"... The Center for Financial Studies is a nonprofit research organization, supported by an association of more than 120 banks, insurance companies, industrial corporations and public institutions. Established in 1968 and closely affiliated with the University of Frankfurt, it provides a strong link betw ..."
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Cited by 64 (8 self)
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The Center for Financial Studies is a nonprofit research organization, supported by an association of more than 120 banks, insurance companies, industrial corporations and public institutions. Established in 1968 and closely affiliated with the University of Frankfurt, it provides a strong link between the financial community and academia. The CFS Working Paper Series presents the result of scientific research on selected topics in the field of money, banking and finance. The authors were either participants in the Center´s Research Fellow Program or members of one of the Center´s Research Projects. If you would like to know more about the Center for Financial Studies, please let us know of your interest.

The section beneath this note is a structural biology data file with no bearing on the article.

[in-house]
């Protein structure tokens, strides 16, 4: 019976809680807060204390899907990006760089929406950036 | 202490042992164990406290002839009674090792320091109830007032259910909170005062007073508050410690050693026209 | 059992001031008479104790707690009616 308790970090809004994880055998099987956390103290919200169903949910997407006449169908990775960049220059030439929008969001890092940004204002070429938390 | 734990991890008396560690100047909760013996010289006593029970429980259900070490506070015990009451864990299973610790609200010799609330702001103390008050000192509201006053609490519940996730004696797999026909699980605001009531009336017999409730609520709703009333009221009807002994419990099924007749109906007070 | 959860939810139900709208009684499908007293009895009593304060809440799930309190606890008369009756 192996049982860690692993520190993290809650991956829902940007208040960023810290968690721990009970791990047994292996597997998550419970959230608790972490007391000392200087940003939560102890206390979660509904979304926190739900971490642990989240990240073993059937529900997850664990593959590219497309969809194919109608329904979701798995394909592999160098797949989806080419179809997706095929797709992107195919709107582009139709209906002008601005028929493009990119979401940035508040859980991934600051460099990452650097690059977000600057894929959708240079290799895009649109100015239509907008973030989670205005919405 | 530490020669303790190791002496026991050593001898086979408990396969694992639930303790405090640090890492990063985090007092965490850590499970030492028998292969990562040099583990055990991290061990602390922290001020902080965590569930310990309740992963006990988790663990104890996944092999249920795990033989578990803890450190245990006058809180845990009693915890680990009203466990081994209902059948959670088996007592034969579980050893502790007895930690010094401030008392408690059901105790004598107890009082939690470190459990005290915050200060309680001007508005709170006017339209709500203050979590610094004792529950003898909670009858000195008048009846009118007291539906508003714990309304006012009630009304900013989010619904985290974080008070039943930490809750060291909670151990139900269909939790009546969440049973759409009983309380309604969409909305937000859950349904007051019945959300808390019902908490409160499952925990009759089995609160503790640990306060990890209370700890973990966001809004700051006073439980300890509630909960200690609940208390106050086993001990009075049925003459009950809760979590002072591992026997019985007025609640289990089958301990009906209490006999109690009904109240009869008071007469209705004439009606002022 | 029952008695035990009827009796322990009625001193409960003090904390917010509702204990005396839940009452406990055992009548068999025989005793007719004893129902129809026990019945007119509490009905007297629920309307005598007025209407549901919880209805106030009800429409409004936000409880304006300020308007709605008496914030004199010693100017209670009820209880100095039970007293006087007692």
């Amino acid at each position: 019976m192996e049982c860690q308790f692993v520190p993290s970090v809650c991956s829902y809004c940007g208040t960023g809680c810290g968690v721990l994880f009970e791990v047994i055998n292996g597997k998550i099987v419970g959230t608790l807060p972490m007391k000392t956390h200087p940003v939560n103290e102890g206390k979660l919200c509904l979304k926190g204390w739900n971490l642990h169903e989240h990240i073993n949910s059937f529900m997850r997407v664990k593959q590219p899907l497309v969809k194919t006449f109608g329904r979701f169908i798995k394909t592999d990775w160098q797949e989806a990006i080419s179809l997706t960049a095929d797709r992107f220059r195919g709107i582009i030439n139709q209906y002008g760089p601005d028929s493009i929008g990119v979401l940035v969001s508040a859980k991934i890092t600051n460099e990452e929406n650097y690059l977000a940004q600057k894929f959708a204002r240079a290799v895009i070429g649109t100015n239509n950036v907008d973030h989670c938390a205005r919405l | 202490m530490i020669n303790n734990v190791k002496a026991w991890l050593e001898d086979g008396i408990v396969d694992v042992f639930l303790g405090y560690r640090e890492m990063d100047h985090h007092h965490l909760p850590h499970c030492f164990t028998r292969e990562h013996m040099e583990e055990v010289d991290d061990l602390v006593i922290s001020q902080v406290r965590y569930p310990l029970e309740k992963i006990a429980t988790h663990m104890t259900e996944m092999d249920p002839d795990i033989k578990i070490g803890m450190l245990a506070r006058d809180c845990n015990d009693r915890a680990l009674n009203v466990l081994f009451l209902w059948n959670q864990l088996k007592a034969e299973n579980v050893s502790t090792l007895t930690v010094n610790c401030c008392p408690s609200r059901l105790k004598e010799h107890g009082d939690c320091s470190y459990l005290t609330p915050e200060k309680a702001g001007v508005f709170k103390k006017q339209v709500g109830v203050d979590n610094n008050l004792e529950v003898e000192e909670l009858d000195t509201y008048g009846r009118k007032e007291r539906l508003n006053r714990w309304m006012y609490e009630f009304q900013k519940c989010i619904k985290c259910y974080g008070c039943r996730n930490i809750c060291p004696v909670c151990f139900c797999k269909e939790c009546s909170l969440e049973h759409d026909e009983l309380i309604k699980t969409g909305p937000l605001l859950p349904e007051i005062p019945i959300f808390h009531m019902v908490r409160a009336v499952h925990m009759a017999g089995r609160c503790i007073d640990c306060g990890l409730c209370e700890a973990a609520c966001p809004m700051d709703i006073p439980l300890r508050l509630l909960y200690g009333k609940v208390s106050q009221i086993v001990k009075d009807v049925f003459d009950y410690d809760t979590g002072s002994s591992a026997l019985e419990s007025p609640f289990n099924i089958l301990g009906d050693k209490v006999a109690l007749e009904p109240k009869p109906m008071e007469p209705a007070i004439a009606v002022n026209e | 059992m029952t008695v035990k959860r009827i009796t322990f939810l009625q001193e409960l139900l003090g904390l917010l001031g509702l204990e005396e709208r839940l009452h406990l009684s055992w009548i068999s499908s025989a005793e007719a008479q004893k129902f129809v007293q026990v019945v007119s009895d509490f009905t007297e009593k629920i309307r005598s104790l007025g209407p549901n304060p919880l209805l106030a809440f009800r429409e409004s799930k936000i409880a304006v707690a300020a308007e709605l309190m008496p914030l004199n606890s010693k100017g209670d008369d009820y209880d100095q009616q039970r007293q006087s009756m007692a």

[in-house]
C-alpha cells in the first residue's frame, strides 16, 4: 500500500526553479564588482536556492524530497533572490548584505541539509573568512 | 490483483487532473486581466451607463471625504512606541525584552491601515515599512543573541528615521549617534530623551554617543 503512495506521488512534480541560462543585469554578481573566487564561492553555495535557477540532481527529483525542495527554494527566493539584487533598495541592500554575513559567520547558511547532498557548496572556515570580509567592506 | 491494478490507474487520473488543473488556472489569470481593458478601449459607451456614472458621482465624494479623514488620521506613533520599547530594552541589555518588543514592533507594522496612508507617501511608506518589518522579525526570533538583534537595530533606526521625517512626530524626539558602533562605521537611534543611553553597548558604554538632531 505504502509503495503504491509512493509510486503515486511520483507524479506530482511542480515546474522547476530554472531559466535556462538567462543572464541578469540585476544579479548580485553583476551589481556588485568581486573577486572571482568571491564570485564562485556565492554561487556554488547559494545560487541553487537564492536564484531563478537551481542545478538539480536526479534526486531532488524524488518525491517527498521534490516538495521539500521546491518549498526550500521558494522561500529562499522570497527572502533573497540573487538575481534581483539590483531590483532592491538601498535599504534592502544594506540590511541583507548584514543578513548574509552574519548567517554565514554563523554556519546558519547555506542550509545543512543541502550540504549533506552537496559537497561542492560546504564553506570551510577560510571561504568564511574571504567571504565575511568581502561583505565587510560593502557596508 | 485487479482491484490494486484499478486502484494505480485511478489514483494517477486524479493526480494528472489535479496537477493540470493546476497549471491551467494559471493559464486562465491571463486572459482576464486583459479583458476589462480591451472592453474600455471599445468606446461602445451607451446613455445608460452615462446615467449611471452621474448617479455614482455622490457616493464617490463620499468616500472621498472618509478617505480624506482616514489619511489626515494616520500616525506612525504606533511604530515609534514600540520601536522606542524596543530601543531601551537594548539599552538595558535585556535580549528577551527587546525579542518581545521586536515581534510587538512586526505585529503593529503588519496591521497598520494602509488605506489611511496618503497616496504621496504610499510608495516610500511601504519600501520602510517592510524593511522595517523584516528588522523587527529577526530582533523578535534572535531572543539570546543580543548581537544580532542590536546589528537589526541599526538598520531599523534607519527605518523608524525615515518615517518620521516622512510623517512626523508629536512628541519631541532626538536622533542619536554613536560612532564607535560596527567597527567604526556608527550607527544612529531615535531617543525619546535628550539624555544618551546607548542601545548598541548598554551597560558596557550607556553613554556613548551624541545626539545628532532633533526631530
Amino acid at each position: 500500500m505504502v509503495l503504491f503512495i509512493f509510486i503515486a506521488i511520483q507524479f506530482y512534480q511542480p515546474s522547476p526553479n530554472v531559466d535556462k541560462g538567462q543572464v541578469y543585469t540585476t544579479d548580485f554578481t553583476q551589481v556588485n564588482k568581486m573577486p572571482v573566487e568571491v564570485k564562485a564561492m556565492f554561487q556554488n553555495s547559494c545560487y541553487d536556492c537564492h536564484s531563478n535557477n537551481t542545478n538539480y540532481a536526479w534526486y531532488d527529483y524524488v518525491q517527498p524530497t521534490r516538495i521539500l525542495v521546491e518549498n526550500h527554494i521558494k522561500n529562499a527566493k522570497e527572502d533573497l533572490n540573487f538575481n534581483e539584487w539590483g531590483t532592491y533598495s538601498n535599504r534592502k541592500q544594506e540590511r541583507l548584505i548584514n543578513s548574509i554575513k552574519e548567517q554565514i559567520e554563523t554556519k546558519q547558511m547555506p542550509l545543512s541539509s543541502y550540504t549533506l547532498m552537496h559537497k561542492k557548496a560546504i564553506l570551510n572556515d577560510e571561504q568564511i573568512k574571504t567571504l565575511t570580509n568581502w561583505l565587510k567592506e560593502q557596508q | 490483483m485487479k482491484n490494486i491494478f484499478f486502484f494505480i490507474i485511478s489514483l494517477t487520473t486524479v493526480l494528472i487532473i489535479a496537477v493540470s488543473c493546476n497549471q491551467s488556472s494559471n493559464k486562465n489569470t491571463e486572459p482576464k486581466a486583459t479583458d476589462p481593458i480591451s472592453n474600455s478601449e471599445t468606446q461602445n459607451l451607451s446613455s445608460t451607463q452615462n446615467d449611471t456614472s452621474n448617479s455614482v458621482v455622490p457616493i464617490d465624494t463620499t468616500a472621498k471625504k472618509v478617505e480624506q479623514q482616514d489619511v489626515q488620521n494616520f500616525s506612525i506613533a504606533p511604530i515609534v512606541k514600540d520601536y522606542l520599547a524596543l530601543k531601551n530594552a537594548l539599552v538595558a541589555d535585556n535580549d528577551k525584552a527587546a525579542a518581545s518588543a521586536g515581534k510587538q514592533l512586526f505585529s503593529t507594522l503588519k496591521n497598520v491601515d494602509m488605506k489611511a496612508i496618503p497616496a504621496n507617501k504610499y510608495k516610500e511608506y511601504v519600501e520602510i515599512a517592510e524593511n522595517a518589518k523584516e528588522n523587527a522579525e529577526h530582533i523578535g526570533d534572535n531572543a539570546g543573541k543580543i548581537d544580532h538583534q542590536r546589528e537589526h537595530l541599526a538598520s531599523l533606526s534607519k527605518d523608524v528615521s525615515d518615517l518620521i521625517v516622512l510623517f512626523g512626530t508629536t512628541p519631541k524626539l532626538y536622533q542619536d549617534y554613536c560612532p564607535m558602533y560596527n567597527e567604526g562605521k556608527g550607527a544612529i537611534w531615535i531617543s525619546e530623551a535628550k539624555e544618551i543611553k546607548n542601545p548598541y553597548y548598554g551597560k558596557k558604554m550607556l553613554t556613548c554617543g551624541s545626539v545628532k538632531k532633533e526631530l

Variation, jumps, market frictions and high frequency data in financial econometrics
, 2005
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A DiscreteTime Model for Daily S&P500 Returns and Realized Variations: Jumps and Leverage Effects
, 2007
"... We develop an empirically highly accurate discretetime daily stochastic volatility model that explicitly distinguishes between the jump and continuoustime components of price movements using nonparametric realized variation and Bipower variation measures constructed from highfrequency intraday dat ..."
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Cited by 43 (4 self)